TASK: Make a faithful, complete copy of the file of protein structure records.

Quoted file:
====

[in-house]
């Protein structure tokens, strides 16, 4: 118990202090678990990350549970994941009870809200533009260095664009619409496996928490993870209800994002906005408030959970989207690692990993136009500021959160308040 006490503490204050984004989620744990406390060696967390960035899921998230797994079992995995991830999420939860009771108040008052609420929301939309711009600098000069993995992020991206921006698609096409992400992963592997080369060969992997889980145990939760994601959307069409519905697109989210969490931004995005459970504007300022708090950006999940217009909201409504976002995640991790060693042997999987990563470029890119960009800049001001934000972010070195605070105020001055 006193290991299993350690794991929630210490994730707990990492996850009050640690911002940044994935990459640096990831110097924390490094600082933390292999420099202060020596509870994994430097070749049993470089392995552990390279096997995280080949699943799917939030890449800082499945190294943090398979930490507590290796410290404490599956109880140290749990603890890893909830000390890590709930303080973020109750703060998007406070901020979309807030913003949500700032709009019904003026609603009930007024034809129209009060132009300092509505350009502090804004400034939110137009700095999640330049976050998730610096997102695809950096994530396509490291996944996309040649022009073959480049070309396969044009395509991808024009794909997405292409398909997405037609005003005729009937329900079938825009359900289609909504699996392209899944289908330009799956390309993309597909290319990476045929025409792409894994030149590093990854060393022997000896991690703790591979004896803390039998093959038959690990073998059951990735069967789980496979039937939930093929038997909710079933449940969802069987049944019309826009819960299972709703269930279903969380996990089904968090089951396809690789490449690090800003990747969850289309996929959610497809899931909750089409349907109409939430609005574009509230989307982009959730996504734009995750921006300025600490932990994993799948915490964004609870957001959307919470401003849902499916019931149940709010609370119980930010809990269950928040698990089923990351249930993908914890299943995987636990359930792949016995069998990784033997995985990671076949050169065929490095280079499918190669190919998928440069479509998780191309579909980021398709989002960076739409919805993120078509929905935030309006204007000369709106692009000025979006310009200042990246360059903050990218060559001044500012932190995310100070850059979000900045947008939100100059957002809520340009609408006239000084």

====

[in-house]
């Protein structure tokens, strides 16, 4: 118990202090678990990350549970994941009870809200533009260095664009619409496996928490993870209800994002906005408030959970989207690692990993136009500021959160308040 006490503490204050984004989620744990406390060696967390960035899921998230797994079992995995991830999420939860009771108040008052609420929301939309711009600098000069993995992020991206921006698609096409992400992963592997080369060969992997889980145990939760994601959307069409519905697109989210969490931004995005459970504007300022708090950006999940217009909201409504976002995640991790060693042997999987990563470029890119960009800049001001934000972010070195605070105020001055 006193290991299993350690794991929630210490994730707990990492996850009050640690911002940044994935990459640096990831110097924390490094600082933390292999420099202060020596509870994994430097070749049993470089392995552990390279096997995280080949699943799917939030890449800082499945190294943090398979930490507590290796410290404490599956109880140290749990603890890893909830000390890590709930303080973020109750703060998007406070901020979309807030913003949500700032709009019904003026609603009930007024034809129209009060132009300092509505350009502090804004400034939110137009700095999640330049976050998730610096997102695809950096994530396509490291996944996309040649022009073959480049070309396969044009395509991808024009794909997405292409398909997405037609005003005729009937329900079938825009359900289609909504699996392209899944289908330009799956390309993309597909290319990476045929025409792409894994030149590093990854060393022997000896991690703790591979004896803390039998093959038959690990073998059951990735069967789980496979039937939930093929038997909710079933449940969802069987049944019309826009819960299972709703269930279903969380996990089904968090089951396809690789490449690090800003990747969850289309996929959610497809899931909750089409349907109409939430609005574009509230989307982009959730996504734009995750921006300025600490932990994993799948915490964004609870957001959307919470401003849902499916019931149940709010609370119980930010809990269950928040698990089923990351249930993908914890299943995987636990359930792949016995069998990784033997995985990671076949050169065929490095280079499918190669190919998928440069479509998780191309579909980021398709989002960076739409919805993120078509929905935030309006204007000369709106692009000025979006310009200042990246360059903050990218060559001044500012932190995310100070850059979000900045947008939100100059957002809520340009609408006239000084």